|The Lantern King|
|Titles||The Laughing Lie|
|Home||First World but no permanent abode|
|Areas of Concern|| Laughter|
|Domains||Chaos, Charm, Madness, Trickery|
|Subdomains||Deception, Love, Lust, Thievery|
|Sacred Colors||Black, gold|
Source: The First World, Realm of the Fey, pg(s). 24
The Lantern King is one of the Eldest, a divine fey creature of tremendous power said to be able to reshape the very fabric of the First World on a whim. He is known for his capacity as a trickster god mixing caprice and mischief in god-like capacity within a realm already full of such practice. His sense of humor is vast, both in its breadth and its potential for harm, and his pranks, even well-intentioned ones, are not always pleasant or convenient. However, those that have spent a long time in his presence note that behind the Lantern King's mischief is a cunning, cosmic-level schemer influencing numerous major events across the Great Beyond.
The Lantern King resembles a foot-wide ball of golden light surrounded by a circlet made out of glyphs. When expressing a point or emotion, he often changes colour. Because of this resemblance, he is sometimes suspected to be the progenitor of will-o'-wisps or the original model for lantern archons, but the fey lord derisively laughs off such claims. He speaks in a booming, merry baritone which is the only indicator of his gender. The Lantern King is also capable of taking the forms of other creatures, including other Eldest, to cause mischief.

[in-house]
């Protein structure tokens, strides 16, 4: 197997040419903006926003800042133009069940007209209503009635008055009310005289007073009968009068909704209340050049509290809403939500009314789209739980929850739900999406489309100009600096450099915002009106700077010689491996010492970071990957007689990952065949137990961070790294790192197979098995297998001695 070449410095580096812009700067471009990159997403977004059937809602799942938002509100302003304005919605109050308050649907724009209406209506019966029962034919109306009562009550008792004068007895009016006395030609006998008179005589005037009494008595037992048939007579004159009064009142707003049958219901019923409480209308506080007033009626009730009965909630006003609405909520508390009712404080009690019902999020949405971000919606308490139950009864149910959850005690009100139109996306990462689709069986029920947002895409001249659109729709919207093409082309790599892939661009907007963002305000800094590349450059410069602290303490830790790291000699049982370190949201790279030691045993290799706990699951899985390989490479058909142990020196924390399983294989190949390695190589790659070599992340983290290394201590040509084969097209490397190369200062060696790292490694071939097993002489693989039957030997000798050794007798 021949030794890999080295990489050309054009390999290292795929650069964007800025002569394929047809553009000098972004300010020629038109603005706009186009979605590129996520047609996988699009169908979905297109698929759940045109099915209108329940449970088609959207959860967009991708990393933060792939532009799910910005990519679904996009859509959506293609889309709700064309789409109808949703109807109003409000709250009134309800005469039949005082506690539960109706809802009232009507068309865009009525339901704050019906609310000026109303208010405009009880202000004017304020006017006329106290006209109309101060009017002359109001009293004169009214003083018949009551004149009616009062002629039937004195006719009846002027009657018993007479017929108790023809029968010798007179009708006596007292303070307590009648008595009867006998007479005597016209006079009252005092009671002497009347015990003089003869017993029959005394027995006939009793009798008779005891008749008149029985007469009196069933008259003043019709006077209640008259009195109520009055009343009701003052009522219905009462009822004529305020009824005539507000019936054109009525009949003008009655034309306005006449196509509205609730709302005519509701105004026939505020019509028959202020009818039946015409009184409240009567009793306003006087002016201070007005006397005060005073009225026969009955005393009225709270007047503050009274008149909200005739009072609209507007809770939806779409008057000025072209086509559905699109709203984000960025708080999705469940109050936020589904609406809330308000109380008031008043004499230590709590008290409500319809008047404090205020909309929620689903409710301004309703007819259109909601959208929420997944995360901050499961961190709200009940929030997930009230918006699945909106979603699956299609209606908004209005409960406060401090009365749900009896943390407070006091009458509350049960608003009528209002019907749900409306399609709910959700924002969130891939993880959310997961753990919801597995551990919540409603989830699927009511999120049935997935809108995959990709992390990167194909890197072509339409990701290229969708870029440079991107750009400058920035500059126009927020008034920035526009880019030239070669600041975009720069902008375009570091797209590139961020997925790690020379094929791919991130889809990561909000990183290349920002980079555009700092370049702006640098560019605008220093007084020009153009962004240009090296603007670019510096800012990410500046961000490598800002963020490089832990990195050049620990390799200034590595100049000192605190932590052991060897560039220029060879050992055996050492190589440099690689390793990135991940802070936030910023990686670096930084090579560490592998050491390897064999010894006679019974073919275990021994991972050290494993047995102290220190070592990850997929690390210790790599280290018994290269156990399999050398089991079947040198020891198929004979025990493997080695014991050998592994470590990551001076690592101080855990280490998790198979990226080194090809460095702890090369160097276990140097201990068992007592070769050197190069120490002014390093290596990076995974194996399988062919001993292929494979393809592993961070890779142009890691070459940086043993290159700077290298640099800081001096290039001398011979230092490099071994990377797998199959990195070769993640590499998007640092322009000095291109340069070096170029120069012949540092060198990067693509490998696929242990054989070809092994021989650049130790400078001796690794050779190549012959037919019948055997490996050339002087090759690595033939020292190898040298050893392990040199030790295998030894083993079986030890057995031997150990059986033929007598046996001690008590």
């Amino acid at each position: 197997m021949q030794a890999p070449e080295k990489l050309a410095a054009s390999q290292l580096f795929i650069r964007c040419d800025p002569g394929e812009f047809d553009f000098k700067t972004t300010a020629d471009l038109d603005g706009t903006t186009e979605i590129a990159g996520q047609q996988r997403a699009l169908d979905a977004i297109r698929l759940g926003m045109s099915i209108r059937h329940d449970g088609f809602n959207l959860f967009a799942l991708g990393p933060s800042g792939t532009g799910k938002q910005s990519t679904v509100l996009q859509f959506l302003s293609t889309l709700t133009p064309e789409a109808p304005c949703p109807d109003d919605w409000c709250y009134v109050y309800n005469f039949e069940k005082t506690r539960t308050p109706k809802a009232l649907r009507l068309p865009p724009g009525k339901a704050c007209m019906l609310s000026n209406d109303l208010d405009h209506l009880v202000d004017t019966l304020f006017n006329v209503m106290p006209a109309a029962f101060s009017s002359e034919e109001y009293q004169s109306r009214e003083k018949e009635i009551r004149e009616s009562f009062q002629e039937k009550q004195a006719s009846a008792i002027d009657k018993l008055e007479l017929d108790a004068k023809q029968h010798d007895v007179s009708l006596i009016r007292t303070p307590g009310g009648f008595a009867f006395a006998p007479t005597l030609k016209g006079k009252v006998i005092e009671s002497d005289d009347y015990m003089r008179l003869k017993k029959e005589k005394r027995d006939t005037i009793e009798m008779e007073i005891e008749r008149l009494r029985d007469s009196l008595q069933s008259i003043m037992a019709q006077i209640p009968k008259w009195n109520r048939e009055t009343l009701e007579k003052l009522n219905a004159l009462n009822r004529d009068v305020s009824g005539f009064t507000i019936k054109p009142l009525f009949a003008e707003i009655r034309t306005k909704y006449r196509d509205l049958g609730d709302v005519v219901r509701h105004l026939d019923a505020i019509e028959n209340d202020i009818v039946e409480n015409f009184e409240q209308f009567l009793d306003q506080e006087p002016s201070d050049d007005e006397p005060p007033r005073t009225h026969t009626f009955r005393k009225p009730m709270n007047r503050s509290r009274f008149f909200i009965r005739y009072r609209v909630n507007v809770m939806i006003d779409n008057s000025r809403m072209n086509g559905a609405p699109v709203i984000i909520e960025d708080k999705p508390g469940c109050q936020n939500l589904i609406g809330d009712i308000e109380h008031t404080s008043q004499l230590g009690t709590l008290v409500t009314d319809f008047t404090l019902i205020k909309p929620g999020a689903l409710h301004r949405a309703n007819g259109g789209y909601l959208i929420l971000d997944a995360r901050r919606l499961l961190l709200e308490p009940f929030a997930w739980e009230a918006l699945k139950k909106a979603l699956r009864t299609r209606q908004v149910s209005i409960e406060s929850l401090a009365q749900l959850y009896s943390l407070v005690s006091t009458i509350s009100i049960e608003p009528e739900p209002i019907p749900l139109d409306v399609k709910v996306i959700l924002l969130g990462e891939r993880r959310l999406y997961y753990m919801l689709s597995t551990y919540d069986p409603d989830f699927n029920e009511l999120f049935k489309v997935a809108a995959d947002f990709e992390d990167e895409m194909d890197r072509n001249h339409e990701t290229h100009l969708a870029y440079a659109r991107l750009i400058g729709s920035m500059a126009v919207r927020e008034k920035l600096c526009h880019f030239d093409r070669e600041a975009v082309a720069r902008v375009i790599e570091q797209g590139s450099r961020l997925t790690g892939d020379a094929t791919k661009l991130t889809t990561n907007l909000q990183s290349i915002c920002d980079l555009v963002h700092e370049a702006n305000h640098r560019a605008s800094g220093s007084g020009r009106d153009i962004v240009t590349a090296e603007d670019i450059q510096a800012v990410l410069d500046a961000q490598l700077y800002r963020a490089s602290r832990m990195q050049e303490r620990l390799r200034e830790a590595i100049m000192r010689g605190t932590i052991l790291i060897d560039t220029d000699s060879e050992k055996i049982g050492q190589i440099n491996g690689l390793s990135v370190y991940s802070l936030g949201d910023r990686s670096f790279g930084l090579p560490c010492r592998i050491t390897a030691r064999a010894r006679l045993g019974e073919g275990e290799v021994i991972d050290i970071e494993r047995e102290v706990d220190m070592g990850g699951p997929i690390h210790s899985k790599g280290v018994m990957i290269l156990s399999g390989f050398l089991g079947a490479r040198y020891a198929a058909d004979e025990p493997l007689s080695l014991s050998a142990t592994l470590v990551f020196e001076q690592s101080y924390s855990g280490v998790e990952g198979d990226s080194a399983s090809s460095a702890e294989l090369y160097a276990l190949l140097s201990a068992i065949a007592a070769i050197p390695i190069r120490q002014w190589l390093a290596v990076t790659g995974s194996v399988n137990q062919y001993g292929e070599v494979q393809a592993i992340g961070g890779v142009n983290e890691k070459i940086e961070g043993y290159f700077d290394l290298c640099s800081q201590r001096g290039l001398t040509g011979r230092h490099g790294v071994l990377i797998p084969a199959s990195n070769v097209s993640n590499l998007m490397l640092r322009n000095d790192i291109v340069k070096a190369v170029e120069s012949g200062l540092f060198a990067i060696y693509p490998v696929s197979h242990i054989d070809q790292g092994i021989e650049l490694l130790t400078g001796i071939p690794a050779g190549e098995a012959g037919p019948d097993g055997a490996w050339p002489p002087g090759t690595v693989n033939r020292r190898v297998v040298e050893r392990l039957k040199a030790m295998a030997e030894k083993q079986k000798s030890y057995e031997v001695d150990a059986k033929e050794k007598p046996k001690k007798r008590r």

The Lantern King has no permanent abode. He wanders freely through the fields and forests of the First World, bending reality and changing lives wherever he goes, and is often blamed when a traveller is led astray. He is particularly fond of the Witchmarket, a caravan that travels across the First World and into the Material Plane.
The other Eldest cautiously respect the Lantern King, as even they are not immune to his pranks, particularly Ragadahn and the Lost Prince, whom he considers too serious. He is mysteriously friendly with Ng, and respects Shyka, who has seen all of his schemes and is hard to fool.
The Lantern King cares little for worshippers but is willing to provide power to them whenever he feels like doing so. To meet the King is a First World expression meaning finding oneself subject to strange fortune, and seekers of the Lantern King rarely return the same.
- James Jacobs et al. (2011). The Inner Sea World Guide, p. 233. Paizo Publishing, LLC. ISBN 978-1-60125-269-2
- Colin McComb. (2011). Faiths of Balance, p. 21. Paizo Publishing, LLC. ISBN 978-1-60125-316-3
- James L. Sutter. (2016). The First World, Realm of the Fey, p. 24–25. Paizo Inc. ISBN 978-1-60125-909-7
- James L. Sutter. (2010). The First World. Sound of a Thousand Screams, p. 68. Paizo Publishing, LLC. ISBN 978-1-60125-253-1